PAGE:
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Hard Rain

movie reviewvideo review out of 4

All-Reviews.com Movie Review: Hard Rain

Starring: Morgan Freeman, Christian Slater
Director: Mikael Salomon
Rated: R
RunTime: 96 Minutes
Release Date: January 1998
Genres: Action, Thriller


*Also starring: Randy Quaid, Minnie Driver, Ed Asner, Richard Dysart, Betty White, Mark Rolston, Peter Murnik, Dann Florek



Review by Steve Rhodes
1 star out of 4

One night, during a torrential downpour that flooded the streets, we went to see -- what else -- HARD RAIN.

"So, are we all going to die?" the Sheriff (Randy Quaid) asks in the story's opening line as he evacuates his flooded town. The answer is pretty much yes, but not nearly soon enough. And to add insult to injury, the supposedly dead, regretfully, often turn out not to be so.

Populating this bad TV-movie-of-the-week material are a host of talented actors. One can only hope they were rewarded handsomely for acting in this hopelessly muddled picture. Besides the obvious hardships of acting most scenes while dog paddling in the water, they will all receive black marks on their records for appearing in this dismal movie.

Graham Yost's script serves up one cliche after another for the actors, who thankfully managed to mumble quite a few of the lines. Director Mikael Salomon's staging is so confusing that you may have trouble figuring out what is happening. The befuddled presentation is exacerbated by Peter Menzies, Jr.'s dark and ugly cinematography.

The plot concerns an armored car that gets stuck in the raging water. Onboard are guards Tom and his Uncle Charlie. Christian Slater, who is much better in his tender roles as in UNTAMED HEART, plays Tom. Edward Asner drops by briefly to take on the role of the soon to be dead Charlie.

Coming to their "rescue" is a gang headed by Jim, played on autopilot by the great actor Morgan Freeman. He views the loot, three million dollars worth, as his retirement plan.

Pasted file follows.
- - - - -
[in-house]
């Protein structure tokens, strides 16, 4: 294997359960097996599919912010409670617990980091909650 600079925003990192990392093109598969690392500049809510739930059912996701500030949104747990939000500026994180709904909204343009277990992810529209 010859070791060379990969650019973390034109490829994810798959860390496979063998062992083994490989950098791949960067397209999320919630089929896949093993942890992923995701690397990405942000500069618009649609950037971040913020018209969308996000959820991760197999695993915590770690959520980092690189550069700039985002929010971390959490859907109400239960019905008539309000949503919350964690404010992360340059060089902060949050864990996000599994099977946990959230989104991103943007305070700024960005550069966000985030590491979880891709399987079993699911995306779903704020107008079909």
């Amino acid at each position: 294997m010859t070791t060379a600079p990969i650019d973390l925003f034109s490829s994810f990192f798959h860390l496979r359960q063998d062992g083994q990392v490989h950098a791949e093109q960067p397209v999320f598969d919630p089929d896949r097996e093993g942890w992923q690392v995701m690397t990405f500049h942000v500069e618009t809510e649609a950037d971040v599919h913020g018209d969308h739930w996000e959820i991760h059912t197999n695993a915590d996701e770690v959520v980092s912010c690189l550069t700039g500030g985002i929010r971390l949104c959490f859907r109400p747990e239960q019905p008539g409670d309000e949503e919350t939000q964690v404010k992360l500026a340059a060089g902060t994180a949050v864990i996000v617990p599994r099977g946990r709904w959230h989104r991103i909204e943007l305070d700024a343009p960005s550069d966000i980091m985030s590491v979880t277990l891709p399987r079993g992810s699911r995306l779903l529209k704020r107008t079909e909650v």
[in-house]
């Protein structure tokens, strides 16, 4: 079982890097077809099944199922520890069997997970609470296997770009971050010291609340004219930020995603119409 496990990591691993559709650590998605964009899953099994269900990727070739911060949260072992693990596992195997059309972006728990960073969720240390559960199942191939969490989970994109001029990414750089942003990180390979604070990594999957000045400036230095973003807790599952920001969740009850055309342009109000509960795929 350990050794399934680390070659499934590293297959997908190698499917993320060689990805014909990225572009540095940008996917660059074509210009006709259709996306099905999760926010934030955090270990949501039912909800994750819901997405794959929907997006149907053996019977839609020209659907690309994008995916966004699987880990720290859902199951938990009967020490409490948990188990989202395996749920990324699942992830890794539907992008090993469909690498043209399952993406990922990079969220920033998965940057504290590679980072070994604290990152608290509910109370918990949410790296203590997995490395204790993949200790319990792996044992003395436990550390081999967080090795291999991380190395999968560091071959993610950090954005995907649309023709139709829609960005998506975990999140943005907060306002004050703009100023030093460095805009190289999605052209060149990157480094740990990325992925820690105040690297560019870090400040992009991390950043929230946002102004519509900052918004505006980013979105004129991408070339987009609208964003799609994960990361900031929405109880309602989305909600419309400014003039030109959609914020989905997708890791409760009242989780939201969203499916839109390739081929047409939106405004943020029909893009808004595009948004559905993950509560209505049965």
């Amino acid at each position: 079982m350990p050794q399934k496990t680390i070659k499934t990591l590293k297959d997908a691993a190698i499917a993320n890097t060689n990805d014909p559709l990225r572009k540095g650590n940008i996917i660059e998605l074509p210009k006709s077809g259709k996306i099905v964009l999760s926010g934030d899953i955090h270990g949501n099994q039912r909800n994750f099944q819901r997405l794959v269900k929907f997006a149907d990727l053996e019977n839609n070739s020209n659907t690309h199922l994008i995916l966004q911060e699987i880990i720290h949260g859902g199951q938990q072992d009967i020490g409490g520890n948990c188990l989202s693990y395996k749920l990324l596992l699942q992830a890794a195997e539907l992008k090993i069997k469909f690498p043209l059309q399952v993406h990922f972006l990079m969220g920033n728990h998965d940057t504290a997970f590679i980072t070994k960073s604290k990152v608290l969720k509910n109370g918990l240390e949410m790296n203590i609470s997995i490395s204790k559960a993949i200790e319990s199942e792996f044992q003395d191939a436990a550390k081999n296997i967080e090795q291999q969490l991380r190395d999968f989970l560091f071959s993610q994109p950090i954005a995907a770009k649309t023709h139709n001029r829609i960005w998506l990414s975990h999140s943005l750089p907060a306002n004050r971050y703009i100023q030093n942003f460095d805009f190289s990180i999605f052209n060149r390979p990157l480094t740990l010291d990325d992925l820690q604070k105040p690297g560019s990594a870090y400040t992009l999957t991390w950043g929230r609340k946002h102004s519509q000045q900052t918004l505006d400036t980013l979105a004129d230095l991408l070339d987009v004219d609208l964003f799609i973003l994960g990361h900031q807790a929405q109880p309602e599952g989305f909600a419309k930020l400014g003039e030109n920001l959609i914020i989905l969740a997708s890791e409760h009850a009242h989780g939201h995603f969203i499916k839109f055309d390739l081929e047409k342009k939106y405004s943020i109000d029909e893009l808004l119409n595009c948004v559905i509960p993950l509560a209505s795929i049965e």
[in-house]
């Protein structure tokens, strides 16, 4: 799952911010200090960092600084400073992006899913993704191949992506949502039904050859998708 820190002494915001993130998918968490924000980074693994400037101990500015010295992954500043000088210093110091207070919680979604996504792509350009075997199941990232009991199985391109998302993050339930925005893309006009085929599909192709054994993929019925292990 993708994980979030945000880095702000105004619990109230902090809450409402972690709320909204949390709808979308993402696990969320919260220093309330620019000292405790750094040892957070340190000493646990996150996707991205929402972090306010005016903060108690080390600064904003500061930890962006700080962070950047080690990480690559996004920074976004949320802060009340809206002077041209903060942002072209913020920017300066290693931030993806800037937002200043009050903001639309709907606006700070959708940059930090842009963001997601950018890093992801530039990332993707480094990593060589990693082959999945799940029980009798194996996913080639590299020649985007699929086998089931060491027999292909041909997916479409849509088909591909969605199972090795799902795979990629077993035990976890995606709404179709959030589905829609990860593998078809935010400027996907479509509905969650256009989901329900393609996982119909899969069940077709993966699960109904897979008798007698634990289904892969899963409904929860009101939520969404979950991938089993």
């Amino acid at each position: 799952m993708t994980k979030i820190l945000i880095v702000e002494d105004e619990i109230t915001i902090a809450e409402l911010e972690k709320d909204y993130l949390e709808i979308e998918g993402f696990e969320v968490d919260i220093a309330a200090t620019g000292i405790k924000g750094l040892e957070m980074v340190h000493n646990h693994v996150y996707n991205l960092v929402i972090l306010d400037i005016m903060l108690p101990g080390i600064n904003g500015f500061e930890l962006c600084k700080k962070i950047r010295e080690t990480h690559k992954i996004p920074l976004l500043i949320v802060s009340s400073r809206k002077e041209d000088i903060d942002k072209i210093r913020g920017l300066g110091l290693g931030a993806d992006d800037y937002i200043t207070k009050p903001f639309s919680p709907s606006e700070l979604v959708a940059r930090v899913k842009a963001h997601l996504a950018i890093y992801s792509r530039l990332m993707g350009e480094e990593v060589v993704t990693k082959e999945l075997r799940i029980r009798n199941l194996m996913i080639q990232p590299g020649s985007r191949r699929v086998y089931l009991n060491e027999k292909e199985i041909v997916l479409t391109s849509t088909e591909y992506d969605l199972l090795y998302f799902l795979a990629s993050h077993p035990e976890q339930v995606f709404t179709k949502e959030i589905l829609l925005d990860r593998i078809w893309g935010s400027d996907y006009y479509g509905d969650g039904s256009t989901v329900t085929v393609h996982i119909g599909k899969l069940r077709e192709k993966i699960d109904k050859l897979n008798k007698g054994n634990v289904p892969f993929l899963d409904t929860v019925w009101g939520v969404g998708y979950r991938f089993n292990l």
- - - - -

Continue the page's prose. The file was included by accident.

The entire movie is one big watery chase with the Sheriff and his posse tracking Jim and his gang, who are in turn after Tom. Along the way, Tom picks up a love interest in the person of a crucifix-weapon wielding woman named Karen, played in a totally wasted performance by Minnie Driver.

The action sequences are repetitive and without much interest. They do feature lots of explosions and gunfire to keep you awake. Christopher Young's emotionless score for the film has a single trait, ear-shattering loudness.

The plot holes are as big as the ones in the dam that breaks, submerging the town. The characters have an infinite number of bullets and rarely do they have to bother reloading their guns. The weapons and the ammunition spend most of the time under water or being rained on but always fire perfectly. When one of the bad guys drops a gun into the water, it stays in the same place until much later when Tom swims to get it, even though the swift water is so strong it is uprooting large trees. Counting these improbabilities is one of the more enjoyable ways to spend your time as you wait for the characters to kill each other.

The show has a single, but unprintable, good line. Betty White plays an incessantly bossy wife, and, when her hen-pecked husband finally told her off, our audience roared with laughter.

The show concludes with a sickening set of twists. The best that can be said of the picture is that it is merely stupefyingly awful as opposed to laughably bad.

HARD RAIN runs 1:37. It is rated R for violence and would be fine for teenagers. (The two families behind us shockingly had a half-dozen preschoolers among them.)

Copyright 1998 Steve Rhodes

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